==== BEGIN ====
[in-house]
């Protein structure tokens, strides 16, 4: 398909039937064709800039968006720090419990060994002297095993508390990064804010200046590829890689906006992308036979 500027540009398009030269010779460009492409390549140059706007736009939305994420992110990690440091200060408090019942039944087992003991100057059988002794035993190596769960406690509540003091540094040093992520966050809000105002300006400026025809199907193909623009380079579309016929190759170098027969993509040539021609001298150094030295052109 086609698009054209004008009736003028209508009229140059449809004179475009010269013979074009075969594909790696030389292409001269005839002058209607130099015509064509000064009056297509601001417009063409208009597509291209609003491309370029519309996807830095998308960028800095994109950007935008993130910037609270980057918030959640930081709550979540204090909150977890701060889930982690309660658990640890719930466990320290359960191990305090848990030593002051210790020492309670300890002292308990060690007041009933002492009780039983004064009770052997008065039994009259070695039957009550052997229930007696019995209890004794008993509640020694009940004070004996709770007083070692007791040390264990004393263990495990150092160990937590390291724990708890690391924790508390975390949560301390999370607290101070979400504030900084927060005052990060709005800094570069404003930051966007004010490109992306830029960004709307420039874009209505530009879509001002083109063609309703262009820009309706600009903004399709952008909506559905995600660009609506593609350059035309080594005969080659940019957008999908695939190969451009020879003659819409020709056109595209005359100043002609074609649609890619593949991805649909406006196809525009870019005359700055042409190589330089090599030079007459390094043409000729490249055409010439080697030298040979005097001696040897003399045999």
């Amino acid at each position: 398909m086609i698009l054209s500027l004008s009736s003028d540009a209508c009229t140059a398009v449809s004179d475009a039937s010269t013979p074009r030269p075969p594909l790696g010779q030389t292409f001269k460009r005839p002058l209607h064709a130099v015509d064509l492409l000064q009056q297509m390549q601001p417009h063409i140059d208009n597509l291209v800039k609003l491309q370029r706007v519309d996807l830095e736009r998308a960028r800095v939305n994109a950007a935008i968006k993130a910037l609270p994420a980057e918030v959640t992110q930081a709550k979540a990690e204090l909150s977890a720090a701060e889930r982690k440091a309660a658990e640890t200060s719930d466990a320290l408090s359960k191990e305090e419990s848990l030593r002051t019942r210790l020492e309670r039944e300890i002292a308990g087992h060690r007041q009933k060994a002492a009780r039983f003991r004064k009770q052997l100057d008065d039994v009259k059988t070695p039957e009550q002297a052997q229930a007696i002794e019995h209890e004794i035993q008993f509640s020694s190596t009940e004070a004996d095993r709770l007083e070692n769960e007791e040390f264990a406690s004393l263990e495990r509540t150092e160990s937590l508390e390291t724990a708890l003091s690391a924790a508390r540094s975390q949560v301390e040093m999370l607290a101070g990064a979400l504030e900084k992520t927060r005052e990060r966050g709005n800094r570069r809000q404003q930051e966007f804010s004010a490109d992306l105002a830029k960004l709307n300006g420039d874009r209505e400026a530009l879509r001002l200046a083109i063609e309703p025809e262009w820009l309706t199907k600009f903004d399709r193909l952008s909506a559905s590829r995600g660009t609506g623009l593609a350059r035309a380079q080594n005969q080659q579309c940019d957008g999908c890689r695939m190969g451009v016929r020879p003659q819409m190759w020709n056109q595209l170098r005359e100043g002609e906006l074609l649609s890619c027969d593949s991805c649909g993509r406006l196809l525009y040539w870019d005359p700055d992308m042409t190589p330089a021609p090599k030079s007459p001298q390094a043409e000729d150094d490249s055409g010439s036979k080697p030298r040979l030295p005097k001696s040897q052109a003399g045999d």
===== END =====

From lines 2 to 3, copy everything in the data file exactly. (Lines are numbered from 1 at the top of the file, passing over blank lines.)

């Protein structure tokens, strides 16, 4: 398909039937064709800039968006720090419990060994002297095993508390990064804010200046590829890689906006992308036979 500027540009398009030269010779460009492409390549140059706007736009939305994420992110990690440091200060408090019942039944087992003991100057059988002794035993190596769960406690509540003091540094040093992520966050809000105002300006400026025809199907193909623009380079579309016929190759170098027969993509040539021609001298150094030295052109 086609698009054209004008009736003028209508009229140059449809004179475009010269013979074009075969594909790696030389292409001269005839002058209607130099015509064509000064009056297509601001417009063409208009597509291209609003491309370029519309996807830095998308960028800095994109950007935008993130910037609270980057918030959640930081709550979540204090909150977890701060889930982690309660658990640890719930466990320290359960191990305090848990030593002051210790020492309670300890002292308990060690007041009933002492009780039983004064009770052997008065039994009259070695039957009550052997229930007696019995209890004794008993509640020694009940004070004996709770007083070692007791040390264990004393263990495990150092160990937590390291724990708890690391924790508390975390949560301390999370607290101070979400504030900084927060005052990060709005800094570069404003930051966007004010490109992306830029960004709307420039874009209505530009879509001002083109063609309703262009820009309706600009903004399709952008909506559905995600660009609506593609350059035309080594005969080659940019957008999908695939190969451009020879003659819409020709056109595209005359100043002609074609649609890619593949991805649909406006196809525009870019005359700055042409190589330089090599030079007459390094043409000729490249055409010439080697030298040979005097001696040897003399045999």
């Amino acid at each position: 398909m086609i698009l054209s500027l004008s009736s003028d540009a209508c009229t140059a398009v449809s004179d475009a039937s010269t013979p074009r030269p075969p594909l790696g010779q030389t292409f001269k460009r005839p002058l209607h064709a130099v015509d064509l492409l000064q009056q297509m390549q601001p417009h063409i140059d208009n597509l291209v800039k609003l491309q370029r706007v519309d996807l830095e736009r998308a960028r800095v939305n994109a950007a935008i968006k993130a910037l609270p994420a980057e918030v959640t992110q930081a709550k979540a990690e204090l909150s977890a720090a701060e889930r982690k440091a309660a658990e640890t200060s719930d466990a320290l408090s359960k191990e305090e419990s848990l030593r002051t019942r210790l020492e309670r039944e300890i002292a308990g087992h060690r007041q009933k060994a002492a009780r039983f003991r004064k009770q052997l100057d008065d039994v009259k059988t070695p039957e009550q002297a052997q229930a007696i002794e019995h209890e004794i035993q008993f509640s020694s190596t009940e004070a004996d095993r709770l007083e070692n769960e007791e040390f264990a406690s004393l263990e495990r509540t150092e160990s937590l508390e390291t724990a708890l003091s690391a924790a508390r540094s975390q949560v301390e040093m999370l607290a101070g990064a979400l504030e900084k992520t927060r005052e990060r966050g709005n800094r570069r809000q404003q930051e966007f804010s004010a490109d992306l105002a830029k960004l709307n300006g420039d874009r209505e400026a530009l879509r001002l200046a083109i063609e309703p025809e262009w820009l309706t199907k600009f903004d399709r193909l952008s909506a559905s590829r995600g660009t609506g623009l593609a350059r035309a380079q080594n005969q080659q579309c940019d957008g999908c890689r695939m190969g451009v016929r020879p003659q819409m190759w020709n056109q595209l170098r005359e100043g002609e906006l074609l649609s890619c027969d593949s991805c649909g993509r406006l196809l525009y040539w870019d005359p700055d992308m042409t190589p330089a021609p090599k030079s007459p001298q390094a043409e000729d150094d490249s055409g010439s036979k080697p030298r040979l030295p005097k001696s040897q052109a003399g045999d």